Brain Damage

| June 4, 2017

Most of us have fond memories of the name Elmer. Whether it be the glue that you can use to make fake skin, or the cartoon hunter (Fudd) who’s always on the lookout for the waskily wabbitt, Bugs Bunny. But there’s a third, underappreciated Elmer out there. This Elmer is not as fun or funny as the previous two Elmer’s mentioned. He’s actually more charming, and persuasive. Oh, and did I mention this Elmer is a slug like parasite with an insatiable hunger for brains? Whoops. My bad.

Brain Damage is the bizarre story of Elmer, a centuries old parasite with an unquenchable hunger for brains, human or otherwise. Elmer has managed to stay alive for so long due to “juice”, a secretion injected into an individuals grey matter through their neck. The “juice” induces an LCD-style sense of euphoria that makes his keepers continuously wanting more.

An elderly couple has been keeping Elmer under control for quite some time. The couple discovered that animal brains seem to keep Elmer more docile. One day, Elmer escapes his bathtub home and meets Brian. Brian is at first frightened by the talking slug. That’s right, Elmer speaks! Elmer is voiced by the late TV horror host John Zacherle. Zacherle’s voice brings an alarming level of sophistication to the parasitic Elmer.

Elmer begins giving Brian the “juice” in exchange for fresh human brains. One such incident involves the alley outside a nightclub, where a “juiced” Brian is about to be fellated by a comely young female patron of said nightclub. Unfortunately for both Brian and the young lady, Elmer interrupts the proceeding in a rather surprising and gruesome manner. I don’t want to spoil the scene. It’s a classic in the horror genre.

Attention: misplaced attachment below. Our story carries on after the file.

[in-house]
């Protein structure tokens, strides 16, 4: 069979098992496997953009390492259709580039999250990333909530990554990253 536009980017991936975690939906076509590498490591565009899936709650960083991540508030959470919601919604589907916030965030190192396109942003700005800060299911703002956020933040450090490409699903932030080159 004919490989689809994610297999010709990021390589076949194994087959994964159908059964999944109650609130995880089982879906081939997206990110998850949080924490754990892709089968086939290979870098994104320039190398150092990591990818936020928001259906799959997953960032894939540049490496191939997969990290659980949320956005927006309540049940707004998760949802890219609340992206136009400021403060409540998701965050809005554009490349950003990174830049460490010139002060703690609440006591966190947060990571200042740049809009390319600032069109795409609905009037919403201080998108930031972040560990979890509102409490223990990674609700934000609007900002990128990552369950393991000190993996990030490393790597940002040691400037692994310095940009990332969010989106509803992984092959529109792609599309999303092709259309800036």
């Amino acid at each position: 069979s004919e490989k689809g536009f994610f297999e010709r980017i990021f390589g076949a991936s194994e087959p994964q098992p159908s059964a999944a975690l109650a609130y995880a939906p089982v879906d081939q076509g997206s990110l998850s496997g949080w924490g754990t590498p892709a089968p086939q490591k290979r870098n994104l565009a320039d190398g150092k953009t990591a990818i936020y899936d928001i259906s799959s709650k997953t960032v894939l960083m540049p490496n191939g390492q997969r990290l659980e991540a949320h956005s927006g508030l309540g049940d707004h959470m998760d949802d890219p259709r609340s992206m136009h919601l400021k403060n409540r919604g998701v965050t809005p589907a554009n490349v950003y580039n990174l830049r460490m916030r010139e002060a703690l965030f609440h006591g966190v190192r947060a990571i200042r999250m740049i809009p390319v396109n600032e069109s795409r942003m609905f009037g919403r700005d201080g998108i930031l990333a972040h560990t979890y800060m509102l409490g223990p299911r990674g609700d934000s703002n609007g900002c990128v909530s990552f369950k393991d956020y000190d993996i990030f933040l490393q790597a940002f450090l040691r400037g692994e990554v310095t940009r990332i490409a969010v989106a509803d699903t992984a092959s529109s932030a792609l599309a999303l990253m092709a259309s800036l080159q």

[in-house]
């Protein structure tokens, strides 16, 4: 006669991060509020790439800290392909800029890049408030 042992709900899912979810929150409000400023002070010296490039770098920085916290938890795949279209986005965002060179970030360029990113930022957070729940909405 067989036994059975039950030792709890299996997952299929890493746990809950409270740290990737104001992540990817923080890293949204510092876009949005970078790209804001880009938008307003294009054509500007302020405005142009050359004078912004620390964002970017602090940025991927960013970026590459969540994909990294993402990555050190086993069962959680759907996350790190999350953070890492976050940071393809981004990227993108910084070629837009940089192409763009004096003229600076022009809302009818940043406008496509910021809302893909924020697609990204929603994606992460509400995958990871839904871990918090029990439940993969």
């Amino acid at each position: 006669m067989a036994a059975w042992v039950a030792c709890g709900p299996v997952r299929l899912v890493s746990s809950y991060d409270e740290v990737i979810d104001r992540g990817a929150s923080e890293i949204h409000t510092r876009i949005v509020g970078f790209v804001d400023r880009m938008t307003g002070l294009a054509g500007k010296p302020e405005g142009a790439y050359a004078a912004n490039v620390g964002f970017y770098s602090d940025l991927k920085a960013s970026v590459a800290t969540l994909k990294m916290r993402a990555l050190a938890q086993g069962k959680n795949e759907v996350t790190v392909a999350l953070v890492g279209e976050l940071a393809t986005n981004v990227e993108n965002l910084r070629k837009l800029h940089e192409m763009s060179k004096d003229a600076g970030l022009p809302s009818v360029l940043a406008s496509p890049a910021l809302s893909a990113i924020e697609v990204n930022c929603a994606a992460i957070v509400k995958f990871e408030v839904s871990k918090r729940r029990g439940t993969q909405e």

Brian, after pushing his girlfriend and brother further out of his life, decides it’s time to detoxify himself of the “juice.” A noble idea, surely, but easier said than done.

Brain Damage was directed by Frank Henenlotter, who also brought to the horror genre the cult classics Basket Case (1982) and Frankenhooker (1990). Brian is played by Rick Herbst, who would go on to a successful, Daytime Emmy winning career in soap operas, including over 600 episodes of General Hospital. Brain Damage would be both the first and last acting gig for Jennifer Lowry, who played Brian’s girlfriend Barbara. There’s also a fun cameo, as Kevin Van Hentenryck, star of Basket Case, makes an appearance on a subway train as his character from said movie.

Brain Damage has been brought to us in a Blu-Ray/DVD home media release from the always incredible folks at Arrow US. The extras are plentiful, including the all new documentary Listen to the Light: The Making of Brain Damage, featurettes examining the creation of the special effects and the New York City shooting locations, and a short film featuring the last onscreen credit of the late John Zacherle. The packaging is also stellar, with a slipcover featuring all new artwork, as well as a reversible sleeve that includes both original and new artwork. Lastly, there’s a Collector’s Booklet with original archive stills, posters of the movie from around the globe, and new writing on the film from author Michael Gingold.

Brain Damage is a fun watch, especially in groups. An absolute must own if you’re a horror fanatic.

About the Author:

Steve graduated from Southwestern Michigan College with an Associate's Degree in communications. He currently resides in Niles, MI

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